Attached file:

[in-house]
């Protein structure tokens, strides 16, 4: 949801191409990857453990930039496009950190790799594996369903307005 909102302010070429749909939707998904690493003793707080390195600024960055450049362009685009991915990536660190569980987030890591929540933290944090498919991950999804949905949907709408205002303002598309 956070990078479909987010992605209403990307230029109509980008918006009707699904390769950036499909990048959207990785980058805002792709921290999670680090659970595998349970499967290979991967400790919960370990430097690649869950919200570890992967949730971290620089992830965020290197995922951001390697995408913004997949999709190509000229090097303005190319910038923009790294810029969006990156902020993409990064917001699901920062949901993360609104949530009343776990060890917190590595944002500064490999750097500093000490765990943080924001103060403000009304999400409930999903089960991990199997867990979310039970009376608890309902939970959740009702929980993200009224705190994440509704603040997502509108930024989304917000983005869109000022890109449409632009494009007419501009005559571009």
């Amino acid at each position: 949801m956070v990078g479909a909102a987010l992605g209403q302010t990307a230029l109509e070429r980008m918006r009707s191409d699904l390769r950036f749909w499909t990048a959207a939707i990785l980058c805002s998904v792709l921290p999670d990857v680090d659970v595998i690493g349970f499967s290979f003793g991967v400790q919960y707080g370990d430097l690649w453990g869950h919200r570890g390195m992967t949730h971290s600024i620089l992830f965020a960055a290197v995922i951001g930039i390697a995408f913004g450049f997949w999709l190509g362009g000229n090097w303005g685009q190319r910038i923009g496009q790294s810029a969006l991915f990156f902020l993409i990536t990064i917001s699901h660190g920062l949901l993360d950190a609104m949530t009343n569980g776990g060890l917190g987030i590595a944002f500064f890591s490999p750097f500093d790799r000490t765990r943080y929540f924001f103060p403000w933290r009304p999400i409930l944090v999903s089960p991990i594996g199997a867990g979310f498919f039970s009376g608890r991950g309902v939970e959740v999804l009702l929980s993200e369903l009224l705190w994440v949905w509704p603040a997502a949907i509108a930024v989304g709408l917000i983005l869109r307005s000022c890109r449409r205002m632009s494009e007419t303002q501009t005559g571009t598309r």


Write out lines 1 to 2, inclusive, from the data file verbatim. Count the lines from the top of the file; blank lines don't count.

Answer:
[in-house]
């Protein structure tokens, strides 16, 4: 949801191409990857453990930039496009950190790799594996369903307005 909102302010070429749909939707998904690493003793707080390195600024960055450049362009685009991915990536660190569980987030890591929540933290944090498919991950999804949905949907709408205002303002598309 956070990078479909987010992605209403990307230029109509980008918006009707699904390769950036499909990048959207990785980058805002792709921290999670680090659970595998349970499967290979991967400790919960370990430097690649869950919200570890992967949730971290620089992830965020290197995922951001390697995408913004997949999709190509000229090097303005190319910038923009790294810029969006990156902020993409990064917001699901920062949901993360609104949530009343776990060890917190590595944002500064490999750097500093000490765990943080924001103060403000009304999400409930999903089960991990199997867990979310039970009376608890309902939970959740009702929980993200009224705190994440509704603040997502509108930024989304917000983005869109000022890109449409632009494009007419501009005559571009």